Monday, April 19, 2010

Meet the Author: Rachel Starr Thomson

Hey everyone! Last week I reviewed Worlds Unseen, a fantasy written by a homeschool graduate. This week, I'm doing something new--an interview with Worlds Unseen author Rachel Starr Thomson! Have fun!

Heather: How old were you when you first started writing? When you realized that it was God's calling for you?

Rachel: I've been making up stories all my life, but I didn't start experimenting with written stories and novels until I was 13 or 14. A long hiatus from writing followed, and I picked up writing seriously again in my late teens. Nowadays writing and editing are my full-time endeavour.

Heather: How did your family respond? Your friends?

Rachel: My dad is a songwriter and dabbles in most of the arts, so he was always very supportive of my writing. He critiqued my first novel (Theodore Pharris Saves the Universe), got me a subscription to Writer's Digest, and encouraged me to submit work for publication. My whole family is pretty artistic, and with Dad writing songs day and night, me writing novels didn't seem particularly unusual to anyone! Back then I didn't really talk about my writing with my friends; these days, all my friends know that's just what I do. They're tremendously supportive.

Heather: Why did you decide to write fantasy?

Rachel: I've always been drawn to fantasy; when I make up stories, those are the stories I most naturally make up. Hearing the Chronicles of Narnia at a very young age may have contributed to it. I love old-fashioned adventure, and the wonder and beauty in fantasy worlds appeals to me. I also like the underlying sadness found in a lot of fantasy, and the freedom to explore ideas that go beyond physical realities.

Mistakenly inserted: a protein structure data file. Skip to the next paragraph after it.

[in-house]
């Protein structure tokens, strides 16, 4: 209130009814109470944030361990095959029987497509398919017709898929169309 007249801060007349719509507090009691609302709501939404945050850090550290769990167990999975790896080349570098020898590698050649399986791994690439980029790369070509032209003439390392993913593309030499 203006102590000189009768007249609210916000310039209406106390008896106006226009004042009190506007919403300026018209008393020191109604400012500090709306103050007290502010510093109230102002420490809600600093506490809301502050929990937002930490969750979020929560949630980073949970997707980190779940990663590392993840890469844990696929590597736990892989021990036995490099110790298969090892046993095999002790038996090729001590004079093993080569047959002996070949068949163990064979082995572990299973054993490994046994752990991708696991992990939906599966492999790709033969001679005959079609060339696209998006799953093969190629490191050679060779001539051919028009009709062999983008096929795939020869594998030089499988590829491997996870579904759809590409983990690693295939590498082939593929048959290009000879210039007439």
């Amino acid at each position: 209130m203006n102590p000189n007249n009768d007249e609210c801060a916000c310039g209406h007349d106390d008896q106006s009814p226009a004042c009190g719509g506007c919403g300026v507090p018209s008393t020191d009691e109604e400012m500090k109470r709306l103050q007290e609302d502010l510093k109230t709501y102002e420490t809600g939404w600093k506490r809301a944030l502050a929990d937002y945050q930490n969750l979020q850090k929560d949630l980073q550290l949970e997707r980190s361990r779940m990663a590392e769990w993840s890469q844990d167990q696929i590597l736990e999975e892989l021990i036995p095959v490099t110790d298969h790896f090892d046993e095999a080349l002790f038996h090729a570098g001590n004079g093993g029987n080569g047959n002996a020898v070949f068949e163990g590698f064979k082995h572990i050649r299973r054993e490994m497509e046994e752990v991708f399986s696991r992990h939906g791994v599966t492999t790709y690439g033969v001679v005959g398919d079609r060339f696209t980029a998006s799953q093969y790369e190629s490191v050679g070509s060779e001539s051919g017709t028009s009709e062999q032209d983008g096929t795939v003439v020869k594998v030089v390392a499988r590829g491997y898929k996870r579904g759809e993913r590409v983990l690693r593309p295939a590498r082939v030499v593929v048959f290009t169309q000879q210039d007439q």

Heather: Your bio says that you're a "wannabe herbalist". What does that mean, and why does it fascinate you?

Rachel: It means that I would love to know more about herbs and be good at using them to treat illness and wounds. My bio probably doesn't have much right to say that; I wrote it in a flush of enthusiasm but haven't had the time to get into herbalism in any serious way ever since. I still intend to, though!

Heather: What do you suggest for someone who has a severe case of writer's block?

Rachel: It really depends on the cause of the block. Sometimes you just need to sit down and daily write something--anything--even if it's just a three-line poem or a page of rambling, until a strong idea breaks through. Other times you need to stop and fill up creatively. Read books, watch good movies, listen to music. But if you're going stop and take a break, put a time limit on it. If you're going to write, you have to be disciplined.

Heather: If you suddenly blurted out a random story idea at the dinner table, what would your family do?

Rachel: Possibly jump in and add their own ideas, but more likely the whole conversation would be sidetracked because someone would make a related literary or philosophical observation and we'd all go off on that. I don't share my ideas much, though. Like many writers, I'm very private about what I'm writing.